Hallowell officials determined upcoming infrastructure and road work at Stevens Commons is not subject to Planning Board review during a special council meeting last week.

The determination was made after discussions among the City Council, City Manager Nate Rudy, Planning Board members, Stevens Commons owner and developer Matt Morrill and legal counsel for the city and the developer.

Funding for the planned work — about $600,000 — was a part of the $2.36 million bond package that voters approved overwhelmingly in April. As part of the agreement, Morrill will give the deed to the roads to the city of Hallowell before the work begins, but Morrill will remain involved in the bidding process and will oversee the work done on the property.

Rudy said the plan doesn’t call for widening any of the existing roads, partly because that’s what the Maine Historic Preservation Commission has required for maintaining the Stevens Commons “quad” and also because it serves the campus better to not have wide roads there.

“It was a really healthy and positive step forward for us,” he said.

Rudy said the requests for proposals for the project were due Friday, and interviews will be conducted in early July so the council can vote on the recommended bidder at its July 10 meeting. Needing the Planning Board to review every detail of the project would have altered severely the timeline for the work’s completion, Rudy said.


The Highway Committee and other city officials met Thursday and reviewed plans for the work with Morrill and came away from the meeting thinking that the plan is “workable and meets the ordinance standards,” Rudy said.

“We’re ready to proceed on the project as soon as the legal steps are taken to transfer the roads and land to the city and to finalize and formalize the road and infrastructure plans,” Rudy said. “We just uncomplicated something that seemed complicated to the people involved, and I’m pleased.”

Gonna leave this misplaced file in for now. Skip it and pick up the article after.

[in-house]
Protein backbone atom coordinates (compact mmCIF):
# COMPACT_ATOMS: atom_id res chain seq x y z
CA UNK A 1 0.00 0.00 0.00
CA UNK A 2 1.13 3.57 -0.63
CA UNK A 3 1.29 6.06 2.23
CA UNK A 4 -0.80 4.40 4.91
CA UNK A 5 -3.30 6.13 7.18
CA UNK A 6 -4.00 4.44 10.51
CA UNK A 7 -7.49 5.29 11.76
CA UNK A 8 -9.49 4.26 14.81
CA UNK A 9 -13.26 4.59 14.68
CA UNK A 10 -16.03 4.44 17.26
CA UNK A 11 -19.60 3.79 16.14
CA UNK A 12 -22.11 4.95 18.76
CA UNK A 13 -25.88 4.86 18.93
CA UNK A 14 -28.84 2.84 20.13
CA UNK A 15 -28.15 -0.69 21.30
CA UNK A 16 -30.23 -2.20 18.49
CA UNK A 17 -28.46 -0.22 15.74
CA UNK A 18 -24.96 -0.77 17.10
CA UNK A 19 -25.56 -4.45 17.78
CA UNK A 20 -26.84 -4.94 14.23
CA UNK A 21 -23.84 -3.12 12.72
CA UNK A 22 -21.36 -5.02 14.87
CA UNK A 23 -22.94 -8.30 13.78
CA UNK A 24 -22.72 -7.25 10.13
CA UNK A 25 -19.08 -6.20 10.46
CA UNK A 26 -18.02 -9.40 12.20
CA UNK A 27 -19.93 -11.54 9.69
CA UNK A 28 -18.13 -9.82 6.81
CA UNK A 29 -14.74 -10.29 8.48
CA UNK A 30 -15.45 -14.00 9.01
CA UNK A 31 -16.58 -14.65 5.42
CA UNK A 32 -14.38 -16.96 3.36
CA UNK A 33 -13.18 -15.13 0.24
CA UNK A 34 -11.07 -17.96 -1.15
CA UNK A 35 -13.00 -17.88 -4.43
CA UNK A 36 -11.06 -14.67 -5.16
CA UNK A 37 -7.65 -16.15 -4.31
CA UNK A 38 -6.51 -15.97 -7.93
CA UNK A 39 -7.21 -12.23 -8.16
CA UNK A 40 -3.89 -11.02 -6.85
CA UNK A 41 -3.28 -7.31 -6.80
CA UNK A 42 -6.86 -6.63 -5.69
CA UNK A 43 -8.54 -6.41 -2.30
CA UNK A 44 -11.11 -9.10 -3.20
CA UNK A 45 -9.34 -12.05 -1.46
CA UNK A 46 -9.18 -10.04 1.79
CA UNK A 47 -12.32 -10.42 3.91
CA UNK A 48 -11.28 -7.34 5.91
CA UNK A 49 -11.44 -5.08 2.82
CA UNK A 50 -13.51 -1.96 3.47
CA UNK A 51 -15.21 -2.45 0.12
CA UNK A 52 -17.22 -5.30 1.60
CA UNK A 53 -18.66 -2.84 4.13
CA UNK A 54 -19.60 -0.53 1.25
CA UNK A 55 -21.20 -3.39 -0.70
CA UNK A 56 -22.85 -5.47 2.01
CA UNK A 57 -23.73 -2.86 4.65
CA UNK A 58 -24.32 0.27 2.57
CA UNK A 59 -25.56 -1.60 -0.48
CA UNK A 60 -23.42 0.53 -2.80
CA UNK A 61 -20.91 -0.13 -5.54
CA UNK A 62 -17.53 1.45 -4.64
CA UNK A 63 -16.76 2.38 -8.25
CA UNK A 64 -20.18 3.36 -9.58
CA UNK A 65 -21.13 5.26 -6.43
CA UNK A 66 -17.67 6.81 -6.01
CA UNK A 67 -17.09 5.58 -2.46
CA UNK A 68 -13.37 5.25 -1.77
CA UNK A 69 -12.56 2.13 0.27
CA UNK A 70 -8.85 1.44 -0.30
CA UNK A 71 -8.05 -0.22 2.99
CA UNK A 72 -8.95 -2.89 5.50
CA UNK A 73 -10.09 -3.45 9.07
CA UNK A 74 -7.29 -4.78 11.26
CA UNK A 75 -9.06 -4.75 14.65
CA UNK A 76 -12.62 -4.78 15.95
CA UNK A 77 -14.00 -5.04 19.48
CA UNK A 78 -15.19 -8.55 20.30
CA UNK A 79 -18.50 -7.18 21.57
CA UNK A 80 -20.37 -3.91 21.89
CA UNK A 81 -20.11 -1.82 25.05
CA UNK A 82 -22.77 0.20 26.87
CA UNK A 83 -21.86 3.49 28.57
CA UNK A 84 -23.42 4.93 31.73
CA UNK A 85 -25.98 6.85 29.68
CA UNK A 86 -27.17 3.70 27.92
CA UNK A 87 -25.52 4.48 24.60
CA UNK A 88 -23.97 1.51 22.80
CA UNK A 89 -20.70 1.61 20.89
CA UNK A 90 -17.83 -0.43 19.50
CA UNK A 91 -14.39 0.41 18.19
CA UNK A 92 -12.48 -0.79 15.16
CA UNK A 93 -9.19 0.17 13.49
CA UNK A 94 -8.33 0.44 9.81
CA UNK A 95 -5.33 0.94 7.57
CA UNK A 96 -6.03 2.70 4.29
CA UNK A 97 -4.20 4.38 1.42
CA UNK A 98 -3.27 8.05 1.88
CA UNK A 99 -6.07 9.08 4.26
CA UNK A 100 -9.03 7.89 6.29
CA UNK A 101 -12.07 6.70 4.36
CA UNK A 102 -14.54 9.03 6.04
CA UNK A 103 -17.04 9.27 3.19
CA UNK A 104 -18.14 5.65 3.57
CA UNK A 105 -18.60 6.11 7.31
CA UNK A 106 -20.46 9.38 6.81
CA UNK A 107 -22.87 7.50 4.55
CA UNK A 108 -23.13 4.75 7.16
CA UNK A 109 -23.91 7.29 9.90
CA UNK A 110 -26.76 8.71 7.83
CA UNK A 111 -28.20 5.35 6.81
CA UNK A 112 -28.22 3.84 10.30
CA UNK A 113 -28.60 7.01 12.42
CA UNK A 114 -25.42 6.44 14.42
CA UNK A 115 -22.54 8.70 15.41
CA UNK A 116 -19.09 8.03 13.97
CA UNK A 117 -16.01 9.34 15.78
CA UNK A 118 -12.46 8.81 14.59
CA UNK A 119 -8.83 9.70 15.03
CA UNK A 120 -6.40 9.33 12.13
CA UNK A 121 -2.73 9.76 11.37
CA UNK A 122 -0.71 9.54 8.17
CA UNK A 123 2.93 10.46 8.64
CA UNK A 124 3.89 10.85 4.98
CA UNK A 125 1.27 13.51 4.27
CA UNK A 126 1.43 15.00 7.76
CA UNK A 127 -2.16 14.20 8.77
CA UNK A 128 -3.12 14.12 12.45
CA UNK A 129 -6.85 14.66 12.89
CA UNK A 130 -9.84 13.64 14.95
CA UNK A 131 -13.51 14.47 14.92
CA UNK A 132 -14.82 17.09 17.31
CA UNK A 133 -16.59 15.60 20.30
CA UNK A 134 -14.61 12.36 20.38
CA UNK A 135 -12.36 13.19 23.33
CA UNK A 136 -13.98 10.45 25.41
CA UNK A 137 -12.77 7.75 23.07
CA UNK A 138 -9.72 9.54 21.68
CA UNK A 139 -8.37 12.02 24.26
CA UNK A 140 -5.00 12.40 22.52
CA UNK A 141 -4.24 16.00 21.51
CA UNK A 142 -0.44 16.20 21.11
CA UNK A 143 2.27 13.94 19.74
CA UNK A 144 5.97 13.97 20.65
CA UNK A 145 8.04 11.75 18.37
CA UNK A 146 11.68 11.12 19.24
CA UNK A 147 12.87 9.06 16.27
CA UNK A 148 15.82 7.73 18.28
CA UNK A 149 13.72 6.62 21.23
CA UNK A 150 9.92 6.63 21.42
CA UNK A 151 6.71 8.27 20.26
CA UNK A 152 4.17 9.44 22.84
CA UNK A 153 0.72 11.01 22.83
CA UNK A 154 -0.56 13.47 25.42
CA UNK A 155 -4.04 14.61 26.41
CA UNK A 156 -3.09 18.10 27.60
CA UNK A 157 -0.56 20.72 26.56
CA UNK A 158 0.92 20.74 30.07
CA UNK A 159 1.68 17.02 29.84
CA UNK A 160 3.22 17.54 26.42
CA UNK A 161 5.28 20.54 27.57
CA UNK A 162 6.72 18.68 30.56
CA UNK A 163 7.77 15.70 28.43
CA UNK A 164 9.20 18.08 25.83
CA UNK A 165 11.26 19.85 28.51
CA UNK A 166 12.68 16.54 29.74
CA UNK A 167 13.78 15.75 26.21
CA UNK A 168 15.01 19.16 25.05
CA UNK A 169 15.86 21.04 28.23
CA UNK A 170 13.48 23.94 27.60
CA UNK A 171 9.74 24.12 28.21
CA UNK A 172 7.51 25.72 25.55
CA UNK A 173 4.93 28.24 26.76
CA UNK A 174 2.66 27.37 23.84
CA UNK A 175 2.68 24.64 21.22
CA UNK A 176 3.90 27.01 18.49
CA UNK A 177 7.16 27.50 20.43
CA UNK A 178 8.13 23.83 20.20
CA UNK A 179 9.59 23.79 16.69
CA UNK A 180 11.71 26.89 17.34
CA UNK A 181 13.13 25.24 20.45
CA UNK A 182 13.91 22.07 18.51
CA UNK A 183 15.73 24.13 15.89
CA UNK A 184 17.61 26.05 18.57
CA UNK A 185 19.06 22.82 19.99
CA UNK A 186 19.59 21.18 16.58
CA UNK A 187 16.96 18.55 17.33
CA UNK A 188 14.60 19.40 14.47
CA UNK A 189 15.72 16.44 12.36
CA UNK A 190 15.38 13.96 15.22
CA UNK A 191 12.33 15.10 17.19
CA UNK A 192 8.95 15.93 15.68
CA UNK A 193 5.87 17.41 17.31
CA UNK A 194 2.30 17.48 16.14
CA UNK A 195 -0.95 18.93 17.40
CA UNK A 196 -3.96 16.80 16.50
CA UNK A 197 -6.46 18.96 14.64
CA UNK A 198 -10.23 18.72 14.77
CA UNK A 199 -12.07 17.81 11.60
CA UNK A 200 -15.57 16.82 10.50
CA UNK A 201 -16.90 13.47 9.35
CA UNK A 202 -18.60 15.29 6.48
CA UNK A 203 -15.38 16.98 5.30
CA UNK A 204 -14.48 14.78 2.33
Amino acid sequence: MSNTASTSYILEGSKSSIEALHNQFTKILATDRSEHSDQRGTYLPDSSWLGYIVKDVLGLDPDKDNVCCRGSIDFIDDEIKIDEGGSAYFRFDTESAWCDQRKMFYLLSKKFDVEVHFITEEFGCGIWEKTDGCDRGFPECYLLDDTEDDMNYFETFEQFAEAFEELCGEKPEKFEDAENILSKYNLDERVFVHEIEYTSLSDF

In other business at the special council meeting, Rudy provided the council with an update on the design and construction of the city’s new fire station.

A city working group recommended that the council accept a proposal from the Curtis/Laukka group to design and build the station at Stevens Commons with up to $1 million in funding from an anonymous donor. The conceptual design process started June 21 and the organization will begin construction drawings July 11, according to their proposal.

The architect and the construction company will be working on a preliminary design, Rudy said, that will take into account the community’s goals and stated objectives for the project, as well as Fire Chief Jim Owens’ recommendations for station amenities and the operational layout of the building.

“We’ll keep in regular contact, and all of that knowledge will inform the architect’s design process with respect to the interior of the building,” Rudy said.


At its meeting on Monday, the council also held two executive sessions to discuss pending real estate matters. The city has several ongoing real estate interests, including securing the land at Stevens Commons for the fire station and the land where the historic Dummer House stands.

Rudy wouldn’t confirm or deny what was discussed at the closed sessions.

The council is scheduled to meet again Wednesday for an executive session on real estate.

Jason Pafundi — 621-5663

[email protected]

Twitter: @jasonpafundiKJ

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